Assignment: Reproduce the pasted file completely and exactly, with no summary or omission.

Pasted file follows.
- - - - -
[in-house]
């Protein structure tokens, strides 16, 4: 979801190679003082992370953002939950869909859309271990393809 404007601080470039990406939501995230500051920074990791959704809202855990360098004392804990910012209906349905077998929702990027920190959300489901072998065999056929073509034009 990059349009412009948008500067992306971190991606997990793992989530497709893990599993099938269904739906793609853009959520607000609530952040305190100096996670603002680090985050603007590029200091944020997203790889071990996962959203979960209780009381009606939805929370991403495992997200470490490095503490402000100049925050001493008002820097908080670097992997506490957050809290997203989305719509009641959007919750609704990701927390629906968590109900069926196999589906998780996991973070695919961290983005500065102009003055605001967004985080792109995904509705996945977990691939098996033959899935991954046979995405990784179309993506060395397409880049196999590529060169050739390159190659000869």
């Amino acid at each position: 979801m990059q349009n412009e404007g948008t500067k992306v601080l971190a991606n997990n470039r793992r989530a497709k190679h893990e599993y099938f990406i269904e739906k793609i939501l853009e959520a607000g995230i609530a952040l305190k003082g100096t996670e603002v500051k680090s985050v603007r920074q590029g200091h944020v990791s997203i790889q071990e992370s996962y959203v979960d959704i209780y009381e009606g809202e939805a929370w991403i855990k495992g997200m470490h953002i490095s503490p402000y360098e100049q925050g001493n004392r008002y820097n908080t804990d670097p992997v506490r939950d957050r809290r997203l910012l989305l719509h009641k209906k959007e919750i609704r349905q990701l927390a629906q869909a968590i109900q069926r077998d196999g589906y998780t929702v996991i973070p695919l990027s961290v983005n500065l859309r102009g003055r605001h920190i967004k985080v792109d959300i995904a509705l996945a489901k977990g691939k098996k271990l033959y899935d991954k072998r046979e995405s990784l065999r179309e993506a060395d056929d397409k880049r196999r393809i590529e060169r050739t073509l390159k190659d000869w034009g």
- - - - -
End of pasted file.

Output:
[in-house]
């Protein structure tokens, strides 16, 4: 979801190679003082992370953002939950869909859309271990393809 404007601080470039990406939501995230500051920074990791959704809202855990360098004392804990910012209906349905077998929702990027920190959300489901072998065999056929073509034009 990059349009412009948008500067992306971190991606997990793992989530497709893990599993099938269904739906793609853009959520607000609530952040305190100096996670603002680090985050603007590029200091944020997203790889071990996962959203979960209780009381009606939805929370991403495992997200470490490095503490402000100049925050001493008002820097908080670097992997506490957050809290997203989305719509009641959007919750609704990701927390629906968590109900069926196999589906998780996991973070695919961290983005500065102009003055605001967004985080792109995904509705996945977990691939098996033959899935991954046979995405990784179309993506060395397409880049196999590529060169050739390159190659000869």
């Amino acid at each position: 979801m990059q349009n412009e404007g948008t500067k992306v601080l971190a991606n997990n470039r793992r989530a497709k190679h893990e599993y099938f990406i269904e739906k793609i939501l853009e959520a607000g995230i609530a952040l305190k003082g100096t996670e603002v500051k680090s985050v603007r920074q590029g200091h944020v990791s997203i790889q071990e992370s996962y959203v979960d959704i209780y009381e009606g809202e939805a929370w991403i855990k495992g997200m470490h953002i490095s503490p402000y360098e100049q925050g001493n004392r008002y820097n908080t804990d670097p992997v506490r939950d957050r809290r997203l910012l989305l719509h009641k209906k959007e919750i609704r349905q990701l927390a629906q869909a968590i109900q069926r077998d196999g589906y998780t929702v996991i973070p695919l990027s961290v983005n500065l859309r102009g003055r605001h920190i967004k985080v792109d959300i995904a509705l996945a489901k977990g691939k098996k271990l033959y899935d991954k072998r046979e995405s990784l065999r179309e993506a060395d056929d397409k880049r196999r393809i590529e060169r050739t073509l390159k190659d000869w034009g």